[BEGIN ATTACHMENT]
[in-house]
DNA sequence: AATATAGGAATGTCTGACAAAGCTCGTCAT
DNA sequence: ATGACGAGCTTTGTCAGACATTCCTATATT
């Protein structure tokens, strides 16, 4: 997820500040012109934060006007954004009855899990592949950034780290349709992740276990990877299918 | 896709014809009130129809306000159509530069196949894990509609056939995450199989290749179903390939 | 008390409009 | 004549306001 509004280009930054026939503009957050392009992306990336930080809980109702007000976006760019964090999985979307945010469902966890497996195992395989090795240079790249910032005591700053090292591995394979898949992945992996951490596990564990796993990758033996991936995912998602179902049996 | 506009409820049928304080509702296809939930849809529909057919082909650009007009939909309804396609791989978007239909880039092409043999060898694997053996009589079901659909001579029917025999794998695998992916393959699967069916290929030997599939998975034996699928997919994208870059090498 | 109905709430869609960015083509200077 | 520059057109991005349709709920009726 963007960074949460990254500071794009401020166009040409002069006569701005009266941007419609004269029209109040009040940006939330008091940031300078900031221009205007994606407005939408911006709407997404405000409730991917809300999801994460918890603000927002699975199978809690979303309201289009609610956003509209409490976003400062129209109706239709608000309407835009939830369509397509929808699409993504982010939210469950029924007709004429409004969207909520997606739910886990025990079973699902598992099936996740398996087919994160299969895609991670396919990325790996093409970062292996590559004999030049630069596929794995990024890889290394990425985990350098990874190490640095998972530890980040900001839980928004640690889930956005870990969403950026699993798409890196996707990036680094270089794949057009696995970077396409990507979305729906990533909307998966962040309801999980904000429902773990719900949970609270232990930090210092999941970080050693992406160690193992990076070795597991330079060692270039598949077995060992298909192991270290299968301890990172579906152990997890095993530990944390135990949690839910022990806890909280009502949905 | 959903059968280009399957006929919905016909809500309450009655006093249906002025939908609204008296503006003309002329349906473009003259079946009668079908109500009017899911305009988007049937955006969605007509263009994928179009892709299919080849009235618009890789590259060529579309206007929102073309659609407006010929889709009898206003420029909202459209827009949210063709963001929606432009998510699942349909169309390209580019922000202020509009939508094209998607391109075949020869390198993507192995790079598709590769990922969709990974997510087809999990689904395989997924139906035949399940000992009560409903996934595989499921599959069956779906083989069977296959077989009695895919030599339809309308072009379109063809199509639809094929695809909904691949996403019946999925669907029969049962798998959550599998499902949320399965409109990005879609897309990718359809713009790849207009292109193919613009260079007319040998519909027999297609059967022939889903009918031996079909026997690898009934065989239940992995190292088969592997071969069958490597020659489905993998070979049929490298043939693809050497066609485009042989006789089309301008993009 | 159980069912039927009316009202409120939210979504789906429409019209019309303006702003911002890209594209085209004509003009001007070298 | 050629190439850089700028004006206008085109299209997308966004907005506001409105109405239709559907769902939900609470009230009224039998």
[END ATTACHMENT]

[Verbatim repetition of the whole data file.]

[in-house]
DNA sequence: AATATAGGAATGTCTGACAAAGCTCGTCAT
DNA sequence: ATGACGAGCTTTGTCAGACATTCCTATATT
């Protein structure tokens, strides 16, 4: 997820500040012109934060006007954004009855899990592949950034780290349709992740276990990877299918 | 896709014809009130129809306000159509530069196949894990509609056939995450199989290749179903390939 | 008390409009 | 004549306001 509004280009930054026939503009957050392009992306990336930080809980109702007000976006760019964090999985979307945010469902966890497996195992395989090795240079790249910032005591700053090292591995394979898949992945992996951490596990564990796993990758033996991936995912998602179902049996 | 506009409820049928304080509702296809939930849809529909057919082909650009007009939909309804396609791989978007239909880039092409043999060898694997053996009589079901659909001579029917025999794998695998992916393959699967069916290929030997599939998975034996699928997919994208870059090498 | 109905709430869609960015083509200077 | 520059057109991005349709709920009726 963007960074949460990254500071794009401020166009040409002069006569701005009266941007419609004269029209109040009040940006939330008091940031300078900031221009205007994606407005939408911006709407997404405000409730991917809300999801994460918890603000927002699975199978809690979303309201289009609610956003509209409490976003400062129209109706239709608000309407835009939830369509397509929808699409993504982010939210469950029924007709004429409004969207909520997606739910886990025990079973699902598992099936996740398996087919994160299969895609991670396919990325790996093409970062292996590559004999030049630069596929794995990024890889290394990425985990350098990874190490640095998972530890980040900001839980928004640690889930956005870990969403950026699993798409890196996707990036680094270089794949057009696995970077396409990507979305729906990533909307998966962040309801999980904000429902773990719900949970609270232990930090210092999941970080050693992406160690193992990076070795597991330079060692270039598949077995060992298909192991270290299968301890990172579906152990997890095993530990944390135990949690839910022990806890909280009502949905 | 959903059968280009399957006929919905016909809500309450009655006093249906002025939908609204008296503006003309002329349906473009003259079946009668079908109500009017899911305009988007049937955006969605007509263009994928179009892709299919080849009235618009890789590259060529579309206007929102073309659609407006010929889709009898206003420029909202459209827009949210063709963001929606432009998510699942349909169309390209580019922000202020509009939508094209998607391109075949020869390198993507192995790079598709590769990922969709990974997510087809999990689904395989997924139906035949399940000992009560409903996934595989499921599959069956779906083989069977296959077989009695895919030599339809309308072009379109063809199509639809094929695809909904691949996403019946999925669907029969049962798998959550599998499902949320399965409109990005879609897309990718359809713009790849207009292109193919613009260079007319040998519909027999297609059967022939889903009918031996079909026997690898009934065989239940992995190292088969592997071969069958490597020659489905993998070979049929490298043939693809050497066609485009042989006789089309301008993009 | 159980069912039927009316009202409120939210979504789906429409019209019309303006702003911002890209594209085209004509003009001007070298 | 050629190439850089700028004006206008085109299209997308966004907005506001409105109405239709559907769902939900609470009230009224039998």